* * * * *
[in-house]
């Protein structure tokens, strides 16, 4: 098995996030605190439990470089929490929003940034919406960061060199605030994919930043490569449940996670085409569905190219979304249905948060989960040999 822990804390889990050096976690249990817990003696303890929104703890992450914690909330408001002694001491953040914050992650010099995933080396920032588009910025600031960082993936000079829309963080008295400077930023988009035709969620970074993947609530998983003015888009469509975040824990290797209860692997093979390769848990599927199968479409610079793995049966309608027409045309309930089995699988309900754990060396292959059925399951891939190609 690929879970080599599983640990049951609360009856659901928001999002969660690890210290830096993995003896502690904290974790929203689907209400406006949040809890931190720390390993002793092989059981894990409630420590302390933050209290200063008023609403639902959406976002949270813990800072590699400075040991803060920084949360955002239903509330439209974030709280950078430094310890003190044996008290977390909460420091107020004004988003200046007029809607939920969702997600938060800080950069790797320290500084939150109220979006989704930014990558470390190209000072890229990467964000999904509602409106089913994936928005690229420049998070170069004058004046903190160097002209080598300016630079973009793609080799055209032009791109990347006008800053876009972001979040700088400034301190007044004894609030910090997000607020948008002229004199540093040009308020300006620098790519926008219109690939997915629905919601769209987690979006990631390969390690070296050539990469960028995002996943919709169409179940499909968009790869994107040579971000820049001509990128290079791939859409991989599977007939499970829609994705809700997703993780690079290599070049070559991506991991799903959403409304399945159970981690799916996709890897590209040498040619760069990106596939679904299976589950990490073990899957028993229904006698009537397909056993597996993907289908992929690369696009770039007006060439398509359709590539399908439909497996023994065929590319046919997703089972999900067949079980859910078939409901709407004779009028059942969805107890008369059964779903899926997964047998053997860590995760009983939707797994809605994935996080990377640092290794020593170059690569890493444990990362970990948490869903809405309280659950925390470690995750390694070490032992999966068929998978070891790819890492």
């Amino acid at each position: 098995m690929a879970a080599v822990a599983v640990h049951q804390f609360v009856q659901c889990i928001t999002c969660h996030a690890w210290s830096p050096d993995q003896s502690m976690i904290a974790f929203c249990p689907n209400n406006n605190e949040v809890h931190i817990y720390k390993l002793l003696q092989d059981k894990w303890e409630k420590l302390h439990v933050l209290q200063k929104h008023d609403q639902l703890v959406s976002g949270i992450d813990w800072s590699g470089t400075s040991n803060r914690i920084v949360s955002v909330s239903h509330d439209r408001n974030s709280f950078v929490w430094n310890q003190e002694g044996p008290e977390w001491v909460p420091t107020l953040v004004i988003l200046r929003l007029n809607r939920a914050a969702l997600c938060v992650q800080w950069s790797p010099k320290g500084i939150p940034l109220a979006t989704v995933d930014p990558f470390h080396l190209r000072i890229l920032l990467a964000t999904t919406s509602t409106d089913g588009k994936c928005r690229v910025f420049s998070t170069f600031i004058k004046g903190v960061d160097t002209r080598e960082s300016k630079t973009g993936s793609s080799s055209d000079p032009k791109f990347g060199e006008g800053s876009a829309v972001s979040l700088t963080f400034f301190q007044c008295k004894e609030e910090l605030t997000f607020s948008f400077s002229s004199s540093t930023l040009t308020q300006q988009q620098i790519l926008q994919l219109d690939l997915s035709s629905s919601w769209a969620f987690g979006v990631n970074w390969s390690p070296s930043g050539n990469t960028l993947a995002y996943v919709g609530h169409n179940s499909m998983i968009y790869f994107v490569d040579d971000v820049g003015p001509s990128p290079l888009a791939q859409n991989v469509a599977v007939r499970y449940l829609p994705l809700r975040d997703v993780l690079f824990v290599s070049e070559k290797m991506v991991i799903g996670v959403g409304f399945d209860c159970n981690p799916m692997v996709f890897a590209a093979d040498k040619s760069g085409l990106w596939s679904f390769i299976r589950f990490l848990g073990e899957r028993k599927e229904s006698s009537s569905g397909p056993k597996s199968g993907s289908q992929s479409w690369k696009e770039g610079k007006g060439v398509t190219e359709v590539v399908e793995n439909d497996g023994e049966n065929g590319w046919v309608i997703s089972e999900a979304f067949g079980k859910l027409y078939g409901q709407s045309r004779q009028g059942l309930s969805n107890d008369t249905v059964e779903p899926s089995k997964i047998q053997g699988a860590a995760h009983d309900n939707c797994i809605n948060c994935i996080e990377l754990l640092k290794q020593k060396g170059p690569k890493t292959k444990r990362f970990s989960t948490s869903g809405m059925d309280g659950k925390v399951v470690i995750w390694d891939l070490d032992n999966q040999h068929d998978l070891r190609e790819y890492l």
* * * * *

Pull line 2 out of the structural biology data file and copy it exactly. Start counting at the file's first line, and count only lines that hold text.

């Protein structure tokens, strides 16, 4: 098995996030605190439990470089929490929003940034919406960061060199605030994919930043490569449940996670085409569905190219979304249905948060989960040999 822990804390889990050096976690249990817990003696303890929104703890992450914690909330408001002694001491953040914050992650010099995933080396920032588009910025600031960082993936000079829309963080008295400077930023988009035709969620970074993947609530998983003015888009469509975040824990290797209860692997093979390769848990599927199968479409610079793995049966309608027409045309309930089995699988309900754990060396292959059925399951891939190609 690929879970080599599983640990049951609360009856659901928001999002969660690890210290830096993995003896502690904290974790929203689907209400406006949040809890931190720390390993002793092989059981894990409630420590302390933050209290200063008023609403639902959406976002949270813990800072590699400075040991803060920084949360955002239903509330439209974030709280950078430094310890003190044996008290977390909460420091107020004004988003200046007029809607939920969702997600938060800080950069790797320290500084939150109220979006989704930014990558470390190209000072890229990467964000999904509602409106089913994936928005690229420049998070170069004058004046903190160097002209080598300016630079973009793609080799055209032009791109990347006008800053876009972001979040700088400034301190007044004894609030910090997000607020948008002229004199540093040009308020300006620098790519926008219109690939997915629905919601769209987690979006990631390969390690070296050539990469960028995002996943919709169409179940499909968009790869994107040579971000820049001509990128290079791939859409991989599977007939499970829609994705809700997703993780690079290599070049070559991506991991799903959403409304399945159970981690799916996709890897590209040498040619760069990106596939679904299976589950990490073990899957028993229904006698009537397909056993597996993907289908992929690369696009770039007006060439398509359709590539399908439909497996023994065929590319046919997703089972999900067949079980859910078939409901709407004779009028059942969805107890008369059964779903899926997964047998053997860590995760009983939707797994809605994935996080990377640092290794020593170059690569890493444990990362970990948490869903809405309280659950925390470690995750390694070490032992999966068929998978070891790819890492």